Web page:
Necessary Illusions Copyright © 1989 by Noam Chomsky
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Chapter Three

The Bounds of the Expressible

While recognizing that there is rarely anything strictly new under the sun, still we can identify some moments when traditional ideas are reshaped, a new consciousness crystallizes, and the opportunities that lie ahead appear in a new light. Fabrication of necessary illusions for social management is as old as history, but the year 1917 might be seen as a transition point in the modern period. The Bolshevik revolution gave concrete expression to the Leninist conception of the radical intelligentsia as the vanguard of social progress, exploiting popular struggles to gain state power and to impose the rule of the "Red bureaucracy" of Bakunin's forebodings. This they proceeded at once to do, dismantling factory councils, Soviets, and other forms of popular organization so that the population could be effectively mobilized into a "labor army" under the control of far-sighted leaders who would drive the society forward -- with the best intentions, of course. To this end, the mechanisms of Agitprop are fundamental; even a totalitarian state of the Hitler or Stalin variety relies on mass mobilization and voluntary submission.

One notable doctrine of Soviet propaganda is that the elimination by Lenin and Trotsky of any vestige of control over production by producers and of popular involvement in determining social policy constitutes a triumph of socialism. The purpose of this exercise in Newspeak is to exploit the moral appeal of the ideals that were being successfully demolished. Western propaganda leaped to the same opportunity, identifying the dismantling of socialist forms as the establishment of socialism, so as to undermine left-libertarian ideals by associating them with the practices of the grim Red bureaucracy. To this day, both systems of propaganda adopt the terminology, for their different purposes. When both major world systems of propaganda are in accord, it is unusually difficult for the individual to escape their tentacles. The blow to freedom and democracy throughout the world has been immense.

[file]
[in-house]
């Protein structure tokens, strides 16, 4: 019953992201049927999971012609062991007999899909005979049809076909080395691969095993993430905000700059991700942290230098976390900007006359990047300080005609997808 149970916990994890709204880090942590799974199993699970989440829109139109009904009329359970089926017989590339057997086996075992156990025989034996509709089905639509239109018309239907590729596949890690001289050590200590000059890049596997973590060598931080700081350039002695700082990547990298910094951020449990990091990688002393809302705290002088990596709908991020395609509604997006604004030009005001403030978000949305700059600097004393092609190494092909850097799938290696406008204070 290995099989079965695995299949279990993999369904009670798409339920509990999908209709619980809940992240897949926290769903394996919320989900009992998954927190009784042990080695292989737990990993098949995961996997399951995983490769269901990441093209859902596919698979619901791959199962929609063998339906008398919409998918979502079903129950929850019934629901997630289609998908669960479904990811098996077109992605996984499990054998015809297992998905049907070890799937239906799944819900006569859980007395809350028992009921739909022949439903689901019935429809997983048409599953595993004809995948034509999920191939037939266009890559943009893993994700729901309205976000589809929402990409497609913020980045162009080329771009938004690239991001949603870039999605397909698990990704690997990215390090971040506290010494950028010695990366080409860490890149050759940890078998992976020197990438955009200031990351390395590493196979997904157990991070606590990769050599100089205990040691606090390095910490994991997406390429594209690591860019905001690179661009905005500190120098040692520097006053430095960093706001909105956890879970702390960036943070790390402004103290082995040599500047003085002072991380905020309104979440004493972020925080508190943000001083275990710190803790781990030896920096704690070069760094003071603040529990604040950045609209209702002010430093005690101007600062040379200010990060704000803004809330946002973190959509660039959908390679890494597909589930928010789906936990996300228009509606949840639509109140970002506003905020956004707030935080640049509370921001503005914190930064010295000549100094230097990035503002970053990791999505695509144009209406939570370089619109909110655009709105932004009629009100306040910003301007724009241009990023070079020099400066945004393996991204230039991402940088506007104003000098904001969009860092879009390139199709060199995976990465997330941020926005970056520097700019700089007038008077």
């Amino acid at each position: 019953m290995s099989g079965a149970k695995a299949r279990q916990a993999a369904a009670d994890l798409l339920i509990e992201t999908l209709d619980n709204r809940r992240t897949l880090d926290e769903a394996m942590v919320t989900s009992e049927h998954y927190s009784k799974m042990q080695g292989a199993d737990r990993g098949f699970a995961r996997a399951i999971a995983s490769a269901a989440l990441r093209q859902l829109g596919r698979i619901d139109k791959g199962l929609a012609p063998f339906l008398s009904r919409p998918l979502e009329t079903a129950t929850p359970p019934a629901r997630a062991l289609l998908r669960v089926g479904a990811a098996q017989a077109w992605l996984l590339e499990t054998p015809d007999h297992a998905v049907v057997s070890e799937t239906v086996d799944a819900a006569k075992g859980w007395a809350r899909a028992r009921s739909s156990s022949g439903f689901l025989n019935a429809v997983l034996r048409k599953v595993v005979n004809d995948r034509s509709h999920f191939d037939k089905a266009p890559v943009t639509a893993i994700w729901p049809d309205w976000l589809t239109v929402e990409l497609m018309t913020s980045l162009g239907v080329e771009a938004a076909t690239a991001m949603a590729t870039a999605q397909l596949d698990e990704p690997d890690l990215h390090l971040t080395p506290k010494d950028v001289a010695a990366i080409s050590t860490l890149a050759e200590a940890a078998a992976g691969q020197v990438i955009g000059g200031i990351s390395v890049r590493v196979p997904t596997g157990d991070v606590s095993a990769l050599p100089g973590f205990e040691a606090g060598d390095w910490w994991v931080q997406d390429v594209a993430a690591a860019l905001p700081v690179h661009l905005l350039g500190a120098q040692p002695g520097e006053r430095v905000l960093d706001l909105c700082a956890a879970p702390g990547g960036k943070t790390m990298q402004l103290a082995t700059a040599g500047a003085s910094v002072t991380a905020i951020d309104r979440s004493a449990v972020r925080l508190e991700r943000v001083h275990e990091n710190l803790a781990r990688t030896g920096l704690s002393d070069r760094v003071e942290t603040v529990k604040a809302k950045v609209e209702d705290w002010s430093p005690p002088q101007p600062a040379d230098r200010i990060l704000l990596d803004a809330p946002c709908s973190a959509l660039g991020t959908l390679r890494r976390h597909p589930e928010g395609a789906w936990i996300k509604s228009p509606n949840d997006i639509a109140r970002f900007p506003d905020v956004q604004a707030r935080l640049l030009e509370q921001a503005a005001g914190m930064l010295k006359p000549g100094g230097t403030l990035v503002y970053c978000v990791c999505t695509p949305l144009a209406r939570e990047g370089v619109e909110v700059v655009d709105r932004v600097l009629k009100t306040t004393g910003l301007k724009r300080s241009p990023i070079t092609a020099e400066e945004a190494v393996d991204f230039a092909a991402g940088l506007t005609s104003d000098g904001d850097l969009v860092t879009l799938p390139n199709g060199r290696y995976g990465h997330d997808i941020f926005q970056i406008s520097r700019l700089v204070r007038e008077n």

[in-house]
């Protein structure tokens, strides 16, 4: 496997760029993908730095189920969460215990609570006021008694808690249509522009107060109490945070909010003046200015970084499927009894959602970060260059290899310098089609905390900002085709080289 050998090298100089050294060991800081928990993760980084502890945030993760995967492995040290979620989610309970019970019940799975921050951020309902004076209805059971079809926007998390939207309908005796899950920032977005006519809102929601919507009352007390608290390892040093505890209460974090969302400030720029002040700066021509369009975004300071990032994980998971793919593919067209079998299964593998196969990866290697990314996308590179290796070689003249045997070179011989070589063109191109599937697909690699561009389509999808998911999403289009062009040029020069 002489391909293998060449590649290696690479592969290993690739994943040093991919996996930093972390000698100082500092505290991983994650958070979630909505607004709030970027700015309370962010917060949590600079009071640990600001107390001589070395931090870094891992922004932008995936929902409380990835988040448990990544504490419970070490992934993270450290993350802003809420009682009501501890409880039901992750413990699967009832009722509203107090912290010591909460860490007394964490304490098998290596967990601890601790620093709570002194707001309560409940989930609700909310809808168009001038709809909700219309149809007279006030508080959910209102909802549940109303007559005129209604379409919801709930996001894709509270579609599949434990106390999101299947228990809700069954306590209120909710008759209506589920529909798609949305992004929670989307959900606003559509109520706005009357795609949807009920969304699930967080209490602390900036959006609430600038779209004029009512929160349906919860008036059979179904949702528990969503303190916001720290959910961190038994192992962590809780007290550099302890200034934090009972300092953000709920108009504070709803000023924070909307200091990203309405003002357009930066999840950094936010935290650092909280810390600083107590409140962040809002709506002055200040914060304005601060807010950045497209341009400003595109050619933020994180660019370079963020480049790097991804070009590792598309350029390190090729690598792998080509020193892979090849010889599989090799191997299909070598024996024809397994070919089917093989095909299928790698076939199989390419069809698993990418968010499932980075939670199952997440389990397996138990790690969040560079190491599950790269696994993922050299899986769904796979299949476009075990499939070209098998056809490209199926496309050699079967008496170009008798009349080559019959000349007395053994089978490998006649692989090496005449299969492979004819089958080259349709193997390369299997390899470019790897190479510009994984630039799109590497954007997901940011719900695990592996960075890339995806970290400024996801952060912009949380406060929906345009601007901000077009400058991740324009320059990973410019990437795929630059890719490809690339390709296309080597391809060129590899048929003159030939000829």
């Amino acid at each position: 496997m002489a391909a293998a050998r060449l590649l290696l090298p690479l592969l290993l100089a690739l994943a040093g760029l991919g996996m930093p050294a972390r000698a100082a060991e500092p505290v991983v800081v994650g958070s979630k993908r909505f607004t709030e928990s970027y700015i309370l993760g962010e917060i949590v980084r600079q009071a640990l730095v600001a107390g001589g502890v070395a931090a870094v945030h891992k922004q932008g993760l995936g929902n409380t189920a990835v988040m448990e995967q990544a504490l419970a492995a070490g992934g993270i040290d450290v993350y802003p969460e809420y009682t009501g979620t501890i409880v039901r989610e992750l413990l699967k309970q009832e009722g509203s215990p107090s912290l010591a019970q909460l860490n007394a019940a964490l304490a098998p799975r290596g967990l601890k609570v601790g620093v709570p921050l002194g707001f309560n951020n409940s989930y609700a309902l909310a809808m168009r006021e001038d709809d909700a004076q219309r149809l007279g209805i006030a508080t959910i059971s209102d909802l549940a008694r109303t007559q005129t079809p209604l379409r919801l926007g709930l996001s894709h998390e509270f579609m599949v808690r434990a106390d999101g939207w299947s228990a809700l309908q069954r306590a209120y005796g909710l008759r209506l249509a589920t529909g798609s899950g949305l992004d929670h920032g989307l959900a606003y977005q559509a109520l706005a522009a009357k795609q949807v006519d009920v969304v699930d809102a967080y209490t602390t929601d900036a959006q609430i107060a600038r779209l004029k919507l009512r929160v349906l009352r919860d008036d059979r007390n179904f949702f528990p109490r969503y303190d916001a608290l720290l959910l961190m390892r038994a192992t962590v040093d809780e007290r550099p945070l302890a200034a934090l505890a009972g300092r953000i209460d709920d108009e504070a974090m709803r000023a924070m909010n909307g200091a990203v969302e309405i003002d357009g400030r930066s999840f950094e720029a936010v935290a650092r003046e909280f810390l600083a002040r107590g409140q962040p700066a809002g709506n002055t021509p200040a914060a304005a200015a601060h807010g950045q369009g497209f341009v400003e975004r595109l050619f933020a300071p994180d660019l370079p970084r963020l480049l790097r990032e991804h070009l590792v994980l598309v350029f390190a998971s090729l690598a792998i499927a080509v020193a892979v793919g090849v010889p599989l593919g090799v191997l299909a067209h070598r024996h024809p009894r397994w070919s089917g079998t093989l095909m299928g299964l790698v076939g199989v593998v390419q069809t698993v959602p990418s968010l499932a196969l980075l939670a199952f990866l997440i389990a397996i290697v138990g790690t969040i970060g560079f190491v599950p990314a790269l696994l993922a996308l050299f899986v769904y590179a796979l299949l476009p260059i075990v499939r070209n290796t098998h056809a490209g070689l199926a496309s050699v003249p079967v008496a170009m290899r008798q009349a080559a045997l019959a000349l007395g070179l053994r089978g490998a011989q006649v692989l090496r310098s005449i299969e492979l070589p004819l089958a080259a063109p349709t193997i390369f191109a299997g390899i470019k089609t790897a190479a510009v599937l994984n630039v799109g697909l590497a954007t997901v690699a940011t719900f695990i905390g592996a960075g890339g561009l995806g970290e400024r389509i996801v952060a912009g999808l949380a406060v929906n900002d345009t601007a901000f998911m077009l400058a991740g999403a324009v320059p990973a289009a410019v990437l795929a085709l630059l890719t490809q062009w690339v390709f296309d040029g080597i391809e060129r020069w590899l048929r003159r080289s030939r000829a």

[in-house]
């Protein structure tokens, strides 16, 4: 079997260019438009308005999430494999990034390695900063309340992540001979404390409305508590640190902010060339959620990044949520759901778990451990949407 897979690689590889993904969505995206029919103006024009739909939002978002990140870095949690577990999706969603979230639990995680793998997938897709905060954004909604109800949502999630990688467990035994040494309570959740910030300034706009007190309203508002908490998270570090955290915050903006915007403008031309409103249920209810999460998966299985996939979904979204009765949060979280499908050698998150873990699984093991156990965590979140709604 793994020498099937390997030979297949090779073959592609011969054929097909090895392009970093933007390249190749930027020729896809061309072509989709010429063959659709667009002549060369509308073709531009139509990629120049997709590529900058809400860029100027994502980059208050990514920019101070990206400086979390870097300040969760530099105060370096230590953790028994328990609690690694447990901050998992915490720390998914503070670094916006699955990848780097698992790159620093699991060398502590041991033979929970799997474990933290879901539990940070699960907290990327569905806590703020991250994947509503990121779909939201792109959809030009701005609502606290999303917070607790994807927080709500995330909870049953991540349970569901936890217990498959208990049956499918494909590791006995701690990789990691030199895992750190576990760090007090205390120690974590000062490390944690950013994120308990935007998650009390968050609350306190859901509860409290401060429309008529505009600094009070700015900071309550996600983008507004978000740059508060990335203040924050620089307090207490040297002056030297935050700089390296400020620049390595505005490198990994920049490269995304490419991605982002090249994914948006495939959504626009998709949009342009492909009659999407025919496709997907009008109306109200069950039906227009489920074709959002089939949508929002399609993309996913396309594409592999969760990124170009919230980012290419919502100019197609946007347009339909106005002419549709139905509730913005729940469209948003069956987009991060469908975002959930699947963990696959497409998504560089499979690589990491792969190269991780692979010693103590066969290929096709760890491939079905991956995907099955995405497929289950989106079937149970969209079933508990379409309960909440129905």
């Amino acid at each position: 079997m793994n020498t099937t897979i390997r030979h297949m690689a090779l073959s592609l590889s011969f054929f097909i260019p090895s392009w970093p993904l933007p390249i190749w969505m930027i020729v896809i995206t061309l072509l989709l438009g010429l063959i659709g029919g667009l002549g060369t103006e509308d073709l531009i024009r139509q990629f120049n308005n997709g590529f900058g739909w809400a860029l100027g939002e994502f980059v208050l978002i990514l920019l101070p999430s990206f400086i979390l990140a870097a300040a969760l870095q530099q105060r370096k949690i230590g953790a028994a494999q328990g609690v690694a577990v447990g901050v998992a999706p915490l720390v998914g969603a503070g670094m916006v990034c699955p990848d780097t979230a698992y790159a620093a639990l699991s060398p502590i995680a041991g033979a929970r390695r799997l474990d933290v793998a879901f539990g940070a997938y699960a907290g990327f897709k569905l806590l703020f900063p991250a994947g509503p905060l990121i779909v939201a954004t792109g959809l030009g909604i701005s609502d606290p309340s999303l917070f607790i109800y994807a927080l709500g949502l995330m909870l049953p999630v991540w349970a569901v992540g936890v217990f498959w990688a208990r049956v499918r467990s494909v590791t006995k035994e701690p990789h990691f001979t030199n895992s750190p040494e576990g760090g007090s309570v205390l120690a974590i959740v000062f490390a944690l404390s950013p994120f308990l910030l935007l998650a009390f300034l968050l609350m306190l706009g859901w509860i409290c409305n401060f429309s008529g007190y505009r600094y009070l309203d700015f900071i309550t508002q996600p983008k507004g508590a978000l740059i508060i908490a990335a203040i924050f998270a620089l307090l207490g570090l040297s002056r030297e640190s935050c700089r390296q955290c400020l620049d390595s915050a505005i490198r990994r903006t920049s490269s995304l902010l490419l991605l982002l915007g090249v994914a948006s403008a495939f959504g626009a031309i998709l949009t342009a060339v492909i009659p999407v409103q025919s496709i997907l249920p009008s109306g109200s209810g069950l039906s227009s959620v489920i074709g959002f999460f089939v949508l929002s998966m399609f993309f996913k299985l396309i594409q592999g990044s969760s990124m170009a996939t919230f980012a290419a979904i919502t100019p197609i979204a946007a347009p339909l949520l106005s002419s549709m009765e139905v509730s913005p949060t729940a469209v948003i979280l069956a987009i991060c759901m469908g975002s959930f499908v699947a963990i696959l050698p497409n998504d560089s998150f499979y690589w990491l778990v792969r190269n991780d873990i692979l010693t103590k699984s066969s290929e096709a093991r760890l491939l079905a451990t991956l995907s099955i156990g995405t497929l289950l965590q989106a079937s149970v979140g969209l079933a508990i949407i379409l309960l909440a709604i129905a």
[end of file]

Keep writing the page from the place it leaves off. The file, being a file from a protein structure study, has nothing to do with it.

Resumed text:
In the same year, 1917, John Dewey's circle of liberal pragmatists took credit for guiding a pacifist population to war "under the influence of a moral verdict reached after the utmost deliberation by the more thoughtful members of the community,...a class which must be comprehensively but loosely described as the `intellectuals'," who, they held, had "accomplished...the effective and decisive work on behalf of the war."1 This achievement, or at least the self-perception articulated, had broad consequences. Dewey, the intellectual mentor, explained that this "psychological and educational lesson" had proven "that it is possible for human beings to take hold of human affairs and manage them." The "human beings" who had learned the lesson were "the intelligent men of the community," Lippmann's "specialized class," Niebuhr's "cool observers." They must now apply their talents and understanding "to bring about a better reorganized social order," by planning, persuasion, or force where necessary; but, Dewey insisted, only the "refined, subtle and indirect use of force," not the "coarse, obvious and direct methods" employed prior to the "advance of knowledge." The sophisticated resort to force is justified if it satisfies the requirement of "comparative efficiency and economy in its use." The newly articulated doctrines of "manufacture of consent" were a natural concomitant, and in later years we were to hear much of "technocratic and policy-oriented intellectuals" who transcend ideology and will solve the remaining social problems by rational application of scientific principles.2